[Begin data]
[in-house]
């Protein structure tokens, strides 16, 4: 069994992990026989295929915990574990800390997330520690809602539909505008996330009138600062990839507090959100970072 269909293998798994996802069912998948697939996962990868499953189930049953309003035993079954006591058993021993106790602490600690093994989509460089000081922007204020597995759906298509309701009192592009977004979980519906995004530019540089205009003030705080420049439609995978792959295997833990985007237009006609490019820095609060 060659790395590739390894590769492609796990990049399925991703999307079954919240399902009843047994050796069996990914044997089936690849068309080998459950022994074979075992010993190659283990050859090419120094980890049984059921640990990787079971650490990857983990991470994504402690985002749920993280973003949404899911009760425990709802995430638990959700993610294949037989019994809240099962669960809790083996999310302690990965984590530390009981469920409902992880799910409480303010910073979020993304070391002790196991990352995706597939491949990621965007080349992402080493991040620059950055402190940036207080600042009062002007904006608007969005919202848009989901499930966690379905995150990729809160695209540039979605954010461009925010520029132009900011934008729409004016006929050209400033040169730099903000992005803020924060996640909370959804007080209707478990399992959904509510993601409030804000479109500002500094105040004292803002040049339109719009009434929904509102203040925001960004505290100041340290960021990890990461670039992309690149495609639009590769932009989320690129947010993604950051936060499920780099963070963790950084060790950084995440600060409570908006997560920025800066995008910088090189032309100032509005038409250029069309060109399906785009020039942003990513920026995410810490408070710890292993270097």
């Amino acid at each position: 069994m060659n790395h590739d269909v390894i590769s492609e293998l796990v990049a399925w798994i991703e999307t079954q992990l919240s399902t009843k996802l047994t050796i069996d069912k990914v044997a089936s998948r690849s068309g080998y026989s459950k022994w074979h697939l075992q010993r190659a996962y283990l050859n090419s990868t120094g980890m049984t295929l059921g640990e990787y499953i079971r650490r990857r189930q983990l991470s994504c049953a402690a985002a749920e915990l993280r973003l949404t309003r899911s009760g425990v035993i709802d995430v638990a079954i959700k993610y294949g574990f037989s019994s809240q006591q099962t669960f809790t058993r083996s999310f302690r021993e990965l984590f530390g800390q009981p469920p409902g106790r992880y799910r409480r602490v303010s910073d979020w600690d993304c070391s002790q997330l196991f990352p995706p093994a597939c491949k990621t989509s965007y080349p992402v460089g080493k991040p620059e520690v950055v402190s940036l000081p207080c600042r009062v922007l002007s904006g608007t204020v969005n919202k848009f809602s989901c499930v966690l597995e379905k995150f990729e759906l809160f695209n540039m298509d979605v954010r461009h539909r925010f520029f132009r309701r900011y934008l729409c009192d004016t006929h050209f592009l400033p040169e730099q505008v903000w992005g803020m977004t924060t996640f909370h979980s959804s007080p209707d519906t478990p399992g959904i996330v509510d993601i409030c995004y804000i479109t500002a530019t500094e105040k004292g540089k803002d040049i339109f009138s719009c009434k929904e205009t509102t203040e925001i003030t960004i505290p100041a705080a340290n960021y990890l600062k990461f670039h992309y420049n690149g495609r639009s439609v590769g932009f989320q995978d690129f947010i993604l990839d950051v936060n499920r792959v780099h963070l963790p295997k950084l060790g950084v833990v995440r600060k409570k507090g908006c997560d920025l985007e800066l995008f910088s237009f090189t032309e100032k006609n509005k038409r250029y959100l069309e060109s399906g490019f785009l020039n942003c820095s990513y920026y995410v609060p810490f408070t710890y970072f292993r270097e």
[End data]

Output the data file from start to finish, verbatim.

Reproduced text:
[in-house]
């Protein structure tokens, strides 16, 4: 069994992990026989295929915990574990800390997330520690809602539909505008996330009138600062990839507090959100970072 269909293998798994996802069912998948697939996962990868499953189930049953309003035993079954006591058993021993106790602490600690093994989509460089000081922007204020597995759906298509309701009192592009977004979980519906995004530019540089205009003030705080420049439609995978792959295997833990985007237009006609490019820095609060 060659790395590739390894590769492609796990990049399925991703999307079954919240399902009843047994050796069996990914044997089936690849068309080998459950022994074979075992010993190659283990050859090419120094980890049984059921640990990787079971650490990857983990991470994504402690985002749920993280973003949404899911009760425990709802995430638990959700993610294949037989019994809240099962669960809790083996999310302690990965984590530390009981469920409902992880799910409480303010910073979020993304070391002790196991990352995706597939491949990621965007080349992402080493991040620059950055402190940036207080600042009062002007904006608007969005919202848009989901499930966690379905995150990729809160695209540039979605954010461009925010520029132009900011934008729409004016006929050209400033040169730099903000992005803020924060996640909370959804007080209707478990399992959904509510993601409030804000479109500002500094105040004292803002040049339109719009009434929904509102203040925001960004505290100041340290960021990890990461670039992309690149495609639009590769932009989320690129947010993604950051936060499920780099963070963790950084060790950084995440600060409570908006997560920025800066995008910088090189032309100032509005038409250029069309060109399906785009020039942003990513920026995410810490408070710890292993270097």
């Amino acid at each position: 069994m060659n790395h590739d269909v390894i590769s492609e293998l796990v990049a399925w798994i991703e999307t079954q992990l919240s399902t009843k996802l047994t050796i069996d069912k990914v044997a089936s998948r690849s068309g080998y026989s459950k022994w074979h697939l075992q010993r190659a996962y283990l050859n090419s990868t120094g980890m049984t295929l059921g640990e990787y499953i079971r650490r990857r189930q983990l991470s994504c049953a402690a985002a749920e915990l993280r973003l949404t309003r899911s009760g425990v035993i709802d995430v638990a079954i959700k993610y294949g574990f037989s019994s809240q006591q099962t669960f809790t058993r083996s999310f302690r021993e990965l984590f530390g800390q009981p469920p409902g106790r992880y799910r409480r602490v303010s910073d979020w600690d993304c070391s002790q997330l196991f990352p995706p093994a597939c491949k990621t989509s965007y080349p992402v460089g080493k991040p620059e520690v950055v402190s940036l000081p207080c600042r009062v922007l002007s904006g608007t204020v969005n919202k848009f809602s989901c499930v966690l597995e379905k995150f990729e759906l809160f695209n540039m298509d979605v954010r461009h539909r925010f520029f132009r309701r900011y934008l729409c009192d004016t006929h050209f592009l400033p040169e730099q505008v903000w992005g803020m977004t924060t996640f909370h979980s959804s007080p209707d519906t478990p399992g959904i996330v509510d993601i409030c995004y804000i479109t500002a530019t500094e105040k004292g540089k803002d040049i339109f009138s719009c009434k929904e205009t509102t203040e925001i003030t960004i505290p100041a705080a340290n960021y990890l600062k990461f670039h992309y420049n690149g495609r639009s439609v590769g932009f989320q995978d690129f947010i993604l990839d950051v936060n499920r792959v780099h963070l963790p295997k950084l060790g950084v833990v995440r600060k409570k507090g908006c997560d920025l985007e800066l995008f910088s237009f090189t032309e100032k006609n509005k038409r250029y959100l069309e060109s399906g490019f785009l020039n942003c820095s990513y920026y995410v609060p810490f408070t710890y970072f292993r270097e």